In 1989 Kenneth Branagh’s Henry V took Hollywood by storm. Not only had he created a very accessible Shakespeare piece for the new generations, with the utmost respect for the source, but he also uncovered a bright new talent, displayed in the last quarter of the film itself. Starring as princess Katherine, Emma Thompson was radiant, immensely beautiful and possessed a curious strength of character that made her presence memorable.
She had been married to Branagh for 2 years (and they would split later in 1993), and had been part of many stage plays with or directed by her husband (they shared the stage in a revival of Look Back In Anger, directed by Dame Judi Dench), and she had already been in a film before: ‘The Tall Guy’ a comedy with Jeff Goldblum. Other films with Brannagh would be ‘Dead Again’, ‘Much Ado About Nothing’ and ‘Peter’s Friends’ in which her performances were always considered excellent.
Emma had been praised in every one of her roles, but then she committed to playing Margaret Schlegel for James Ivory in the exquisite ‘Howard’s End’ and was rewarded with a Best Actress Oscar, Golden Globe and BAFTA. She then starred again with Anthony Hopkins in another film for Ivory: the beautifully melancholic ‘The Remains of The Day’, which garnered her an Oscar nomination, and doubled the same year receiving a Best Supporting Actress nomination for her work in Jim Sheridan’s ‘In the Name of the Father’.
By then, she established herself as a gifted and very intellectual actress, a tag she would promptly ask to be removed from any media, but that she underlined when in 1995 wrote and starred in Ang Lee’s Sense and Sensibility.
Ever since, Emma Thompson has been regarded not only as a gifted actress, who can go from very classical costume dramas to modern light comedies (‘Junior’ with Schwarzenneger, ‘Primary Colors’ with Travolta, and an Emmy winning special guest appearance in Ellen where she played a closeted lesbian version of herself), but she is also an accomplished screenwriter. The following 10-Best list is just a way to recognize her extraordinary presence in modern cinema (and television).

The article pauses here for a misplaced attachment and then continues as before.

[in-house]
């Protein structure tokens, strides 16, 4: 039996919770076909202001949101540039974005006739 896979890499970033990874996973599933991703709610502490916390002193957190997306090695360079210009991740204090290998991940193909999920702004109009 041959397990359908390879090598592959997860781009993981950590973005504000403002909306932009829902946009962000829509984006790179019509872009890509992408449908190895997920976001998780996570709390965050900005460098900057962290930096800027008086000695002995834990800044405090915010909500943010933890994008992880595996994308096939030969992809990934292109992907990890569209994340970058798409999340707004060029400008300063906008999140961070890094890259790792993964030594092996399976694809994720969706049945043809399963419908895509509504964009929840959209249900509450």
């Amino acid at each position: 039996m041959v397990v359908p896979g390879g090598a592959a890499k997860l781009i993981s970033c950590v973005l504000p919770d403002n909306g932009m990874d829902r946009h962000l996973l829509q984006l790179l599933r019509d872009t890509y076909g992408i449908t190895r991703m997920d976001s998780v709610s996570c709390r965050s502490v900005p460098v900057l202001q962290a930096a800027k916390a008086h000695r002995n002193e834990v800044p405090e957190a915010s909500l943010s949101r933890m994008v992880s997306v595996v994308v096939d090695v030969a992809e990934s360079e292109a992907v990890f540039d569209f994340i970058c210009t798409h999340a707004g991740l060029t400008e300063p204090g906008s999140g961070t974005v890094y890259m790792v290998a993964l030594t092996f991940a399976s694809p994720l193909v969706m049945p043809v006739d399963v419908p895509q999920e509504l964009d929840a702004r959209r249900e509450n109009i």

The Remains of the Day
(1993) Directed by James Ivory Miss Kenton has just been hired at the mansion of American Congressman Mr. Lewis and she finds herself drawn to Mr. Stevens, the Butler, because of admiration, respect and a growing emotional attraction that is reciprocated although it never gets the chance to be fully developed. The pairing of Thompson and Hopkins is magnificent, and their last scenes reminisce of David Lean’s Brief Encounter, in their “missed opportunity/wasted life” feeling. Emma’s work is restrained. This is not a showy role that requires very dramatic scenes. It is a film of nuances, of whispers, of words never spoken but floating around the characters, and you rest assure these two actors do their best to convey them.
(1992) Directed by James Ivory The film depicts the sudden change in the social landscape in England, when the mid classes were able to climb the ladder in the face of a stale and detached higher class, and Ivory had an excellent script that explained this transformation (penned by Ruth Prawer Jhabvala) and the perfect cast, led by the a commanding performance by Thompson who is able to bridge all the characters as she marries aristocrat Henry J. Wilcox and surrender the land to her sister’s son, the heir to the new England.
Saving Mr. Banks